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Depth has its day at night


Cornerback Dre Kirkpatrick salutes his game-sealing pick six Monday as he heads to Pittsburgh with three interceptions in the last two games.

The Bengals personnel department held its first extensive meetings this week as it began to rank college seniors. Then they took a break Monday night and watched the club's three latest draft  boards have a major say in the 37-28 win over the Broncos that put them in the playoffs for a fourth straight season:

-Dre Kirkpatrick, the 2012 first-round cornerback who has patiently waited three years for a spot in the Bengals deep secondary, can now tell his grandkids he intercepted Hall-of-Fame quarterback Peyton Manning twice in a span of 1:34, the last for a 30-yard pick with 2:41 left that sealed the victory.

-Running back Jeremy Hill, May's second-round pick, became the third rookie in NFL history with four 140-yard rushing games in a season as he joined Eric Dickerson from the 1983 Rams and Curtis Martin from the 1995 Patriots with a 147-yard effort on 22 carries.

-Hill's tag-team partner, Giovani Bernard, looked like the first running back taken in the 2013 draft Monday when he easily beat linebacker Steven Johnson across the middle and up for a 22-yarder for his first TD catch of the season

-Right guard Kevin Zeitler, who some club observers are saying is playing at a Pro Bowl level, is that other first-round pick from 2012 taken 10 slots behind Kirkpatrick at No. 27. He helped spearhead a 207-yard rushing game Monday night, the first back-to-back 200-yarder in 11 years.

"I'm proud of Dre. I couldn't be happier for him," said veteran cornerback Adam Jones. "We had a couple of press plays that we didn't want to press parted up different ways and on that last pick, he did exactly what Coach told him. He got out of the break and made a heck of a play for us.  I think Dre has caught up with the speed of the game. I'm very pleased with him. Words can't express it."

Kirkpatrick broke the game open with 2:41 left and the Bengals clinging to a 30-28 lead. It was third-and-one from the Denver 29 and didn't the nation figure they were going go see Manning's 42nd fourth-quarter victory? Instead they saw the Bengals' first pick six of the season, the first one since Kirkpatrick ended last season here with a pick six against Baltimore's Joe Flacco.

Kirkpatrick was all over a pivot route to wide receiver Demaryius Thomas. Thomas had a 115-yard night, but three of Manning's four picks were thrown his way and Kirkpatrick had this one all the way.

"Coach told me to play what I see," Kirkpatrick said of cornerbacks coach Vance Joseph. "I knew I had safety help on the inside. I just knew to stay outside and play my leverage. And when (Manning) came back to me I said, 'Wow, he came back to me.' Then I saw Peyton getting pressure, thanks to the guys up front. He threw a wobbly ball and I just ran under it."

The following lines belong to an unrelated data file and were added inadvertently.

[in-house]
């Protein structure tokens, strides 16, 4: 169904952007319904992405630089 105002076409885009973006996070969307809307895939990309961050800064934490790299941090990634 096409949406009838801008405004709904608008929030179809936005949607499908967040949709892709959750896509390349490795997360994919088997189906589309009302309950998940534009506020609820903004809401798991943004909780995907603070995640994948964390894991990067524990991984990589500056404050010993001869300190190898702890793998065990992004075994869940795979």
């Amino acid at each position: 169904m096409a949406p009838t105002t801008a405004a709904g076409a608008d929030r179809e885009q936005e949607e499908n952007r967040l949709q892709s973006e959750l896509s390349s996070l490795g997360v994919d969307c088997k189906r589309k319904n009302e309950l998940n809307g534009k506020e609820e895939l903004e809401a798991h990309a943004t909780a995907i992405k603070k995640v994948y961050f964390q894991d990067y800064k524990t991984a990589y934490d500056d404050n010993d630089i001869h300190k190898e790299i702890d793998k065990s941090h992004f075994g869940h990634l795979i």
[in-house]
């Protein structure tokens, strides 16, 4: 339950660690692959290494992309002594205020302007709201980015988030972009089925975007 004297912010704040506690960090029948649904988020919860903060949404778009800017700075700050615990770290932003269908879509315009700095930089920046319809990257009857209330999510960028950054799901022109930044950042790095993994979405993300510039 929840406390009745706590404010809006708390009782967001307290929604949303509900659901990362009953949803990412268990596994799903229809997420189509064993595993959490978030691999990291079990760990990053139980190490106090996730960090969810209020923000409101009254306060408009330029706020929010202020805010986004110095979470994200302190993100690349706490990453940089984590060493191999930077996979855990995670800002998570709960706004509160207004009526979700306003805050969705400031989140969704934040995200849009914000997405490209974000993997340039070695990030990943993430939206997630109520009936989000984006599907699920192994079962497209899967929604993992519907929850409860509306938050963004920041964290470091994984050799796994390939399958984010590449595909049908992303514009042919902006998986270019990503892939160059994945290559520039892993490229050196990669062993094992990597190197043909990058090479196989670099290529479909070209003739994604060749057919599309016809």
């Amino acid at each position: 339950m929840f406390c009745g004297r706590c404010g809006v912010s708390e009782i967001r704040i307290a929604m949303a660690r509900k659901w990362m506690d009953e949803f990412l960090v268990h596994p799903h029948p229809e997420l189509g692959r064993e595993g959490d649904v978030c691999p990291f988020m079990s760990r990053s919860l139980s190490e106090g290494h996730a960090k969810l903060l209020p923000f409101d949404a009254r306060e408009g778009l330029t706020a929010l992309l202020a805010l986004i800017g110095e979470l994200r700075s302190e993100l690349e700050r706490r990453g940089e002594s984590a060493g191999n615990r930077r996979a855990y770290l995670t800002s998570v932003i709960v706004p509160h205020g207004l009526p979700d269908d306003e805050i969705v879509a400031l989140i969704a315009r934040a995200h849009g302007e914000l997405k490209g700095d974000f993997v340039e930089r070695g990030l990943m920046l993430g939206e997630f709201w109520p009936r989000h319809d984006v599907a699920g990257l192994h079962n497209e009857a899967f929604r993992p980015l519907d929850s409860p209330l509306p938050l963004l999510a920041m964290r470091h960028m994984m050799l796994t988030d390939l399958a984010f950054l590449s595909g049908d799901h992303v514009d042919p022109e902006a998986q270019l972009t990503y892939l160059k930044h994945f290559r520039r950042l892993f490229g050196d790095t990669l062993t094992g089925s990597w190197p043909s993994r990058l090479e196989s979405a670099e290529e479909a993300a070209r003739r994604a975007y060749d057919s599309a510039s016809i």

Adam Jones said that Kirkpatrick was listening and that next, with 1:07 left in the game, he did exactly what Joseph told him to do as he stared into a cluster formation of three receivers lined up tight.

"When I saw one come up, I knew that was my guy, but he wanted me to stay outside, so when he went outside, I just played great leverage," Kirkpatrick said.

Maybe the thing that impressed Jones even more is that Kirkpatrick is part of the backbone that held up under a night of adversity. That's the knock, right? In all the big games?

But Kirkpatrick responded with starting cornerback Terence Newman unable to continue in the middle of the third quarter, sapped by what appeared to be a virus that woke up with him Monday. And Kirkpatrick continued to play key blocking roles on the return teams that hammered the Broncos all night.

"We came in at half time and the main thing was, 'Let's not have that feeling like when we played Pittsburgh," Jones said. "We almost did, but we dug deep. It just shows the growth of the team and the guys not panicking."

Which is funny because left tackle Andrew Whitworth was saying the same thing about the offense's response to Hill's fumble in the middle of the third quarter, a potentially devastating giveaway inside the Denver 10 and the Bengals about to go up by 13.

Manning took merely 3:31 to turn it into a go-ahead touchdown.


No implosion.

"We were moving the ball so dang well. 'They got lucky.' That was kind of our reaction," Whitworth said. "It's OK.

We've got one more shot.'  I thought it was great how the offense responded. When we stood up, numerous guys (said), 'It doesn't matter. We've got the ball now.' And sure enough we go down and answer. That's exactly what we needed."

Hill was crestfallen during and after the play, but by the end of the game he was processing how Denver outside linebacker Von Miller simply grabbed the ball from him.

"I was just fighting the other way. He was going the other way," Hill said. "Sometimes you just have to get down and get to the next play.

"I'm still a rookie. That's not an excuse," Hill said. "I'm still trying to figure out certain things on certain plays, how to hit certain things. It just comes with the reps and getting the feel for it."

On Monday, at least, the latest draft boards looked like they were getting figured out along with another venture into the postseason.

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